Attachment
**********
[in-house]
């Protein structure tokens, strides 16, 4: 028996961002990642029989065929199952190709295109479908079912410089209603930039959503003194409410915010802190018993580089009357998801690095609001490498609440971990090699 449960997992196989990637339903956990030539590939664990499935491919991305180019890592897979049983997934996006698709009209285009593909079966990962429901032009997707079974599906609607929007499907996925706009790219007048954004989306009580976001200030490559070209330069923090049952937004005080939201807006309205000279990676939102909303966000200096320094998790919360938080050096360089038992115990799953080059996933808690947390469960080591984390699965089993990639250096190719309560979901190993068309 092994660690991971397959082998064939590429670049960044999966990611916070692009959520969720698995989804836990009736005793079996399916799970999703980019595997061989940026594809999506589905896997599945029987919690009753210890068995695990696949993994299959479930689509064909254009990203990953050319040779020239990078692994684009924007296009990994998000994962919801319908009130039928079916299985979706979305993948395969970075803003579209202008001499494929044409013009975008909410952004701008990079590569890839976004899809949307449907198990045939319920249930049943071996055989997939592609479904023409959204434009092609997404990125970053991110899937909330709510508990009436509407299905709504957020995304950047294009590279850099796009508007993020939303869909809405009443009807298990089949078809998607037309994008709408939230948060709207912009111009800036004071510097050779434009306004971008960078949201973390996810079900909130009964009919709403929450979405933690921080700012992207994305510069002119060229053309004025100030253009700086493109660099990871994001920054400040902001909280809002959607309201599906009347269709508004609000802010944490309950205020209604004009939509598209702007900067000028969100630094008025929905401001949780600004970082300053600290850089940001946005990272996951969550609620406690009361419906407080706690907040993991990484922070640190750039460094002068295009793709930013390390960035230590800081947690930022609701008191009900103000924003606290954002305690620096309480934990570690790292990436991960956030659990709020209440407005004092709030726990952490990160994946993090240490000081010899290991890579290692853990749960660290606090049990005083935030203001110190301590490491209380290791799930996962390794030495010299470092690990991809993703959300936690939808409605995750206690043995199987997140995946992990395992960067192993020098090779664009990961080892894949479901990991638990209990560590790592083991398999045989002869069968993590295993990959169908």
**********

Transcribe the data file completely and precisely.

[in-house]
């Protein structure tokens, strides 16, 4: 028996961002990642029989065929199952190709295109479908079912410089209603930039959503003194409410915010802190018993580089009357998801690095609001490498609440971990090699 449960997992196989990637339903956990030539590939664990499935491919991305180019890592897979049983997934996006698709009209285009593909079966990962429901032009997707079974599906609607929007499907996925706009790219007048954004989306009580976001200030490559070209330069923090049952937004005080939201807006309205000279990676939102909303966000200096320094998790919360938080050096360089038992115990799953080059996933808690947390469960080591984390699965089993990639250096190719309560979901190993068309 092994660690991971397959082998064939590429670049960044999966990611916070692009959520969720698995989804836990009736005793079996399916799970999703980019595997061989940026594809999506589905896997599945029987919690009753210890068995695990696949993994299959479930689509064909254009990203990953050319040779020239990078692994684009924007296009990994998000994962919801319908009130039928079916299985979706979305993948395969970075803003579209202008001499494929044409013009975008909410952004701008990079590569890839976004899809949307449907198990045939319920249930049943071996055989997939592609479904023409959204434009092609997404990125970053991110899937909330709510508990009436509407299905709504957020995304950047294009590279850099796009508007993020939303869909809405009443009807298990089949078809998607037309994008709408939230948060709207912009111009800036004071510097050779434009306004971008960078949201973390996810079900909130009964009919709403929450979405933690921080700012992207994305510069002119060229053309004025100030253009700086493109660099990871994001920054400040902001909280809002959607309201599906009347269709508004609000802010944490309950205020209604004009939509598209702007900067000028969100630094008025929905401001949780600004970082300053600290850089940001946005990272996951969550609620406690009361419906407080706690907040993991990484922070640190750039460094002068295009793709930013390390960035230590800081947690930022609701008191009900103000924003606290954002305690620096309480934990570690790292990436991960956030659990709020209440407005004092709030726990952490990160994946993090240490000081010899290991890579290692853990749960660290606090049990005083935030203001110190301590490491209380290791799930996962390794030495010299470092690990991809993703959300936690939808409605995750206690043995199987997140995946992990395992960067192993020098090779664009990961080892894949479901990991638990209990560590790592083991398999045989002869069968993590295993990959169908």